The abbey was founded in the late twelfth century by William de Roumare between 1186 and 1191, on land he had been given by the king. The move was strongly opposed by the neighbouring abbots of Neath Abbey and Forde Abbey, who claimed that a new foundation so near to them would harm their monasteries. These objections were eventually overcome, however, and on June 25 1198, a new colony of 12 monks led by Abbot Ralph arrived at the site from Revesby Abbey in Lincolnshire. The official name of the abbey was Vallis Florida (Latin: 'Flowering Valley') but throughout its history it was generally known as Cleeve after the nearby village.


Ross Abbey, Headford, County Galway, Ireland


The Ross Errilly Friary is a medieval Franciscan friary located about a mile to the northwest of Headford, County Galway, Ireland. It is a National Monument of Ireland and among the best-preserved medieval monastic sites in the country. Though usually referred to by locals as "Ross Abbey," this is not technically correct as the community never had an abbot.


Like many other abandoned Christian sites in Ireland, Ross Errilly has continued to be used as a burial ground by area residents. In addition to tombs that date from the friary's active period, many graves dating from the 18th through 20th centuries can be found inside the church walls. In some cases, tombstones comprise the floors of walkways and crawlspaces.


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this abbey was a part of a Cistercian monastery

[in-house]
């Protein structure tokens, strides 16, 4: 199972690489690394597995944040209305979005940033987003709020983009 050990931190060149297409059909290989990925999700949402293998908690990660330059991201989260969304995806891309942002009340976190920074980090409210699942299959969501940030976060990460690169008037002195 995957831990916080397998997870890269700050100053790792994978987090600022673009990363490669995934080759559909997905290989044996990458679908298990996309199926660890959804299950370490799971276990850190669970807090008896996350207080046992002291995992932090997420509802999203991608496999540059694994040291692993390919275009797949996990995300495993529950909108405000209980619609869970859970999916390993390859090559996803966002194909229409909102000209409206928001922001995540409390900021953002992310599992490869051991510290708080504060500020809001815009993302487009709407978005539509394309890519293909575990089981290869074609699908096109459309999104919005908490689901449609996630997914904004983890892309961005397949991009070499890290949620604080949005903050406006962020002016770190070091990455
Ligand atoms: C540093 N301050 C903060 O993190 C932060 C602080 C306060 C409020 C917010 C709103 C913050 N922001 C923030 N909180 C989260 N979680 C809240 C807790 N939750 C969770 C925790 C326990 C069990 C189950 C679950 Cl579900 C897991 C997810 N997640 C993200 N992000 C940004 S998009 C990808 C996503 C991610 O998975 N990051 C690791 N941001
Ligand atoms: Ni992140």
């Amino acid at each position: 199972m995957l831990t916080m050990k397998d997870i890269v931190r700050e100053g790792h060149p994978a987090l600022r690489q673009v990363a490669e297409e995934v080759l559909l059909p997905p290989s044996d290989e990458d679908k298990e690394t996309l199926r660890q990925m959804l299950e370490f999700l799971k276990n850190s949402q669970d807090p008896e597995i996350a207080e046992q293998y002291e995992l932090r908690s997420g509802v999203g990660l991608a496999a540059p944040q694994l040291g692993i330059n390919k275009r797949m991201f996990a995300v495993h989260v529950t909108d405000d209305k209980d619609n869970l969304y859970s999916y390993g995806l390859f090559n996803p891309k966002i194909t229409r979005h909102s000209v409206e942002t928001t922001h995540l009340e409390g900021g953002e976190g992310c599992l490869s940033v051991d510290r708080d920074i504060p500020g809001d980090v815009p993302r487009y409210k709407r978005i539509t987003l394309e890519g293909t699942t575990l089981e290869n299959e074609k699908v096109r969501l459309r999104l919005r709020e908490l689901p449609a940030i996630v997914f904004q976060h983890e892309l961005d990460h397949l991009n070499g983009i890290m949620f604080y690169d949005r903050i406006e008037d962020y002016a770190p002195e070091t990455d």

built in 1132 - the buildings were destroyed and reconstruct

several times - the new abbey was built in 1926 -

Orval Abbey - Province of Luxembourg - Belgium -


Abbaye Notre-Dame d' Orval -

dans les vestiges de l'ancien monastère construit en 1132 -

les bâtiments ont étés détruits et reconstruits plusieurs fois -

la nouvelle abbaye a été érigée en 1926 -

en Belgique dans la province du Luxembourg.

i was SHOCKED to find her in my local TarJay.... they hardly stock anything.

A new moon viewed through the windowless frame of an 814 year old Abbey. i really like the silhouettes of the window frames and the way they have been worn away over the years.


Taken at Valle Crucis Abbey

City Chambers Clock Tower from the Abbey graveyard




The story of Dunfermline Abbey Graveyard is a tale of two halves. The section which lies to the north of the Abbey Church was in use for 800 years, from the early 12th century until it was finally closed for burials in 1896. The southern section came into use in 1823, after the completion of the new Abbey Church and burials continued there until the mid-20th century, although the rate of interments slowed after the opening of the Halbeath Rd Cemetery in 1863..

Over the past few years a small but enthusiastic Graveyard Group has been recording all the gravestones in both the northern and the southern areas and entering the results into a database which is now nearly complete. Work is being done on an interactive plan of the graveyard and background research is being carried out into its history and the stories of some of the people, both great and small, who were buried there.

The monuments within the church itself will also be recorded and there are plans to search for, uncover and record grave slabs that have become covered with turf over the centuries..

As well as working as individuals in the graveyard itself, the Group meets on the third Thursday of every month to discuss progress and share the findings of their research.


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View from the walls of the old abbey to the new abbey at Rock of Cashell

Corcomroe Abbey, The Burren, County Clare, Ireland


Corcomroe Abbey is an early 13th-century Cistercian monastery located in the north of the Burren region of County Clare, Ireland, a few miles east of the village of Ballyvaughan in the Barony of Burren. It was once known as "St. Mary of the Fertile Rock", a reference to the Burren's fertile soil. The abbey is noted for its detailed carvings and other rich ornamentation, which are not commonly found in structures from this period.


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Best viewed Large on Black